Why Opening a Bank Account Should Be Part of Cashing a First Paycheck

By Barbara Kiviat

November 10, 2016

A first paycheck is a teachable moment, which is why Congress included a financial education requirement when it last re-authorized summer youth employment programs around the country. But what type of workplace financial education suits high-school and college-aged youth?

working paper from the Federal Reserve Bank of San Francisco offers some thoughts. The conclusion: in teaching youth about good financial habits, online tools are a useful support mechanism but in-person instruction gets the best results–especially with youth from low-income households.

The San Francisco Fed and researchers from Eastern Washington University examined financial education programs designed by MyPath, a financial literacy non-profit. Ten organizations that run youth employment programs offered the financial education component.  In all, 375 young people ages 16 to 21 took part. For many it was their first job.

One group received a one-hour workshop on fringe financial products, like payday lenders. Another group received the one-hour workshop plus hands-on help opening a bank account with direct deposit and help setting a savings goal. This group also got three interactive online lessons. A third group got all that–plus two hours of  peer-led financial coaching.

Those in the latter two groups saved more money and demonstarted greater confidence about saving, budgeting, and sensible spending. The booster shot of peer-led counseling helped youths in that group save the most. These findings are not all that surprising in that those who saved the most were those who had the most support. Yet that in itself is a useful finding and argues for a bigger financial literacy effort across the country.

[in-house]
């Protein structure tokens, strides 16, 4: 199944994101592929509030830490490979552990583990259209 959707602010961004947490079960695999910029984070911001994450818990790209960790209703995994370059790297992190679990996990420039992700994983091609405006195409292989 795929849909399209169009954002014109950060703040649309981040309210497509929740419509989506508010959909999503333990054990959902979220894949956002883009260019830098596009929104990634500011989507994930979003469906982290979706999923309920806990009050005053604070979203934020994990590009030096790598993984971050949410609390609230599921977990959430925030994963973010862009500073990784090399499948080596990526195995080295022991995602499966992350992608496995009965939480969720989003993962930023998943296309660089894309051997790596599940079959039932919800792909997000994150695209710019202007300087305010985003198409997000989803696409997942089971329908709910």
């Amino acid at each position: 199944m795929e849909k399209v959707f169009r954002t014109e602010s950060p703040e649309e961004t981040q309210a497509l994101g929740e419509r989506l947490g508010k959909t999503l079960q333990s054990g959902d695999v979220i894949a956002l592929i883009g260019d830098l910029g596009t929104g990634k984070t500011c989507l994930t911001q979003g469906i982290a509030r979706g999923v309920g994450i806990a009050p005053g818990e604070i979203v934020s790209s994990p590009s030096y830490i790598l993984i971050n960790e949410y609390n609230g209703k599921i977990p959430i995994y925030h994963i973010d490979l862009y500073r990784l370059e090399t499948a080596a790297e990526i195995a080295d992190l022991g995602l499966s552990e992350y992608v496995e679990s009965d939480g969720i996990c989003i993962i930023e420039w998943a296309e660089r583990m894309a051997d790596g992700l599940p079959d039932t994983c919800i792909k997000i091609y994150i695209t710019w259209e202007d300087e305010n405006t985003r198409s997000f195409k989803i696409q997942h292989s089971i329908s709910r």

The study’s main take-aways:

Opening a bank account should be integrated into a young workers first job. Ideally, youth would be encouraged to sign up for bank accounts and direct deposit when they are filling out paperwork as part of the employee onboarding process.

Youth are best served by specially tailored financial products. To make sure that youth could enroll in savings accounts, MyPath worked with a local financial institution to offer accounts with a low minimum balance (just $5) and to accept high-school IDs as acceptable forms of identification.

Defaults are effective even for youngsters. A key part of the MyPath program leveraged a lesson from behavioral finance: if you make saving automatic, people will do more of it. When youth signed up, they specified how much of each paycheck they wanted to go into an account for longer-term savings.

Online tools help. The key, though, is for apps and other online programs to focus on a youth’s own money and spending patterns—not abstract concepts. MyPath’s “expense tracker” proved especially popular.

Higher touch programs work best. Youth who received the additional group counseling saw additional improvements. They were most likely to engage in an advanced behavior like comparison shopping.

 

Posted in Inclusion, Latest Research, Workplace on November, 2016